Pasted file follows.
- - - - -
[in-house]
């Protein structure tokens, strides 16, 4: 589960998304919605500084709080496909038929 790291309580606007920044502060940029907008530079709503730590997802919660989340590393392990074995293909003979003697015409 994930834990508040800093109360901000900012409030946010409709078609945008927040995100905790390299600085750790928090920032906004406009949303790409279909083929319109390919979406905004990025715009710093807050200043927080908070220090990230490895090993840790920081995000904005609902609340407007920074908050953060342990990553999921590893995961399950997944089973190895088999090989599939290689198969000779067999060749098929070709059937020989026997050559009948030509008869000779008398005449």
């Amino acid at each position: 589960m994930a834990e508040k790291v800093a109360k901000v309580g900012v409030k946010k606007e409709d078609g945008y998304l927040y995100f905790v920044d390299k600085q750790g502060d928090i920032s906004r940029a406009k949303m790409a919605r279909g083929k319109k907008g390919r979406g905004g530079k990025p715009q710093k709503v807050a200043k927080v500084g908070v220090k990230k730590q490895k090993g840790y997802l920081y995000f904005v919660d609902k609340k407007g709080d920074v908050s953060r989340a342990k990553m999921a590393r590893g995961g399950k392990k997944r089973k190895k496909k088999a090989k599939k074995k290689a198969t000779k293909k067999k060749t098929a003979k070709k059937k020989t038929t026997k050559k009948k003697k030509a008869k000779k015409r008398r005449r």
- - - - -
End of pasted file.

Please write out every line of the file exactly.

[in-house]
């Protein structure tokens, strides 16, 4: 589960998304919605500084709080496909038929 790291309580606007920044502060940029907008530079709503730590997802919660989340590393392990074995293909003979003697015409 994930834990508040800093109360901000900012409030946010409709078609945008927040995100905790390299600085750790928090920032906004406009949303790409279909083929319109390919979406905004990025715009710093807050200043927080908070220090990230490895090993840790920081995000904005609902609340407007920074908050953060342990990553999921590893995961399950997944089973190895088999090989599939290689198969000779067999060749098929070709059937020989026997050559009948030509008869000779008398005449």
């Amino acid at each position: 589960m994930a834990e508040k790291v800093a109360k901000v309580g900012v409030k946010k606007e409709d078609g945008y998304l927040y995100f905790v920044d390299k600085q750790g502060d928090i920032s906004r940029a406009k949303m790409a919605r279909g083929k319109k907008g390919r979406g905004g530079k990025p715009q710093k709503v807050a200043k927080v500084g908070v220090k990230k730590q490895k090993g840790y997802l920081y995000f904005v919660d609902k609340k407007g709080d920074v908050s953060r989340a342990k990553m999921a590393r590893g995961g399950k392990k997944r089973k190895k496909k088999a090989k599939k074995k290689a198969t000779k293909k067999k060749t098929a003979k070709k059937k020989t038929t026997k050559k009948k003697k030509a008869k000779k015409r008398r005449r």